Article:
Rembrandt had strong views about keeping gifts in their rightful place. When a lover chose to pawn jewellery the artist had given her he contrived to have her sent to an asylum.
So one can only imagine how he might have reacted to finding one of his most famous self-portraits removed from public display in a stately home, where it had been bequeathed to the nation, and instead exhibited in a private gallery. Yet that is the fate of Self-Portrait with Two Circles, which as part of a public-private arrangement is being lent to an exhibition at the Gagosian in London in exchange for having it reframed.
It is considered by many to be his definitive portrait. Sir Michael Palin, who lives near Kenwood House, the Hampstead mansion in northwest London where it has been hung for a century, called it “a wonderful painting. It’s one of the most striking Rembrandts anywhere.” He added that he was concerned about it being lent to a private gallery, although he conceded that the cost of maintaining it was substantial.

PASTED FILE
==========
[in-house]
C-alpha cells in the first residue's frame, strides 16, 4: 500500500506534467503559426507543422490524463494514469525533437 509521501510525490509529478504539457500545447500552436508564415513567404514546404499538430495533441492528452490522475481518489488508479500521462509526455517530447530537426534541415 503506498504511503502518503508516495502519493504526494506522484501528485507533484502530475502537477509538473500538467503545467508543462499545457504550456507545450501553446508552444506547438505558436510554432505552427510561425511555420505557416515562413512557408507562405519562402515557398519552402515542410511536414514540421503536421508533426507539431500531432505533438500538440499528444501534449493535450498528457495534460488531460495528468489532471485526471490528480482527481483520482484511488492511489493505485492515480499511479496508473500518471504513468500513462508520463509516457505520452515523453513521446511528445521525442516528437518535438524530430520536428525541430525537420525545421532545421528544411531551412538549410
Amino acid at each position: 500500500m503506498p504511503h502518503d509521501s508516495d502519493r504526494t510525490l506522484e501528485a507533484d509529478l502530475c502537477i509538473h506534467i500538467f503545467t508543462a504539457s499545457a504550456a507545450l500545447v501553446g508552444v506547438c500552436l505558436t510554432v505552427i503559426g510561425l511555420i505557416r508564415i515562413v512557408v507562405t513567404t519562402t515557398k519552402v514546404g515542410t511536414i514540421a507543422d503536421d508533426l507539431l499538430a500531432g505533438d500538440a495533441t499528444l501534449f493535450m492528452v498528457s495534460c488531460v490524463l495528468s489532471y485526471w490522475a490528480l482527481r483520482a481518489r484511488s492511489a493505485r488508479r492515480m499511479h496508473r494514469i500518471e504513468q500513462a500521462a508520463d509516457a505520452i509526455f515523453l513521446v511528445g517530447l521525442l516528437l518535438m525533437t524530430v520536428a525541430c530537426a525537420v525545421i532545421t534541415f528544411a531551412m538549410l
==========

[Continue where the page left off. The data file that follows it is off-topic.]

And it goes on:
The deal by English Heritage is the first such loan in a new partnership that has raised concerns among some that national treasures could in effect be privatised. The art critic Roberta Smith said that the decision to move the old master was obscene.
The art historian Bendor Grosvenor said: “If English Heritage are to start effectively renting out the public’s masterpieces then they need to learn to price them properly. Gagosian has got by far the better end of the deal here.”
Anna Eavis, English Heritage’s curatorial director, said: “This partnership will raise much-needed funds for the conservation of Kenwood.”
The painting is on display as part of the Gagosian’s Visions of the Self: Rembrandt and Now exhibition until May 18, after which it will return to Kenwood.